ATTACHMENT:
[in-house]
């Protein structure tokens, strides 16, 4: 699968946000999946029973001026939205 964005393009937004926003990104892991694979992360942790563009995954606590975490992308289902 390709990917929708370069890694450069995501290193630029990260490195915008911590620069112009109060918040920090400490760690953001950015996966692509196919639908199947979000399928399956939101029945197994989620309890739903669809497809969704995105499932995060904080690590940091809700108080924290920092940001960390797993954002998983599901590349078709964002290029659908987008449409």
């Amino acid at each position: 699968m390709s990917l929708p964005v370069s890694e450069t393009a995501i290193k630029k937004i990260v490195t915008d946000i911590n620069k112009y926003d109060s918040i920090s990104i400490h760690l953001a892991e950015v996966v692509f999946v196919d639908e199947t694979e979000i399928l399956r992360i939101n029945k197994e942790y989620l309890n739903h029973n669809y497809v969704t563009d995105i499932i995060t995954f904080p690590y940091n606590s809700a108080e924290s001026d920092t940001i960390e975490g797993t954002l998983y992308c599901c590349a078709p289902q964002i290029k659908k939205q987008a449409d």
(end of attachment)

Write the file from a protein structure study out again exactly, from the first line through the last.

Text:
[in-house]
């Protein structure tokens, strides 16, 4: 699968946000999946029973001026939205 964005393009937004926003990104892991694979992360942790563009995954606590975490992308289902 390709990917929708370069890694450069995501290193630029990260490195915008911590620069112009109060918040920090400490760690953001950015996966692509196919639908199947979000399928399956939101029945197994989620309890739903669809497809969704995105499932995060904080690590940091809700108080924290920092940001960390797993954002998983599901590349078709964002290029659908987008449409």
């Amino acid at each position: 699968m390709s990917l929708p964005v370069s890694e450069t393009a995501i290193k630029k937004i990260v490195t915008d946000i911590n620069k112009y926003d109060s918040i920090s990104i400490h760690l953001a892991e950015v996966v692509f999946v196919d639908e199947t694979e979000i399928l399956r992360i939101n029945k197994e942790y989620l309890n739903h029973n669809y497809v969704t563009d995105i499932i995060t995954f904080p690590y940091n606590s809700a108080e924290s001026d920092t940001i960390e975490g797993t954002l998983y992308c599901c590349a078709p289902q964002i290029k659908k939205q987008a449409d």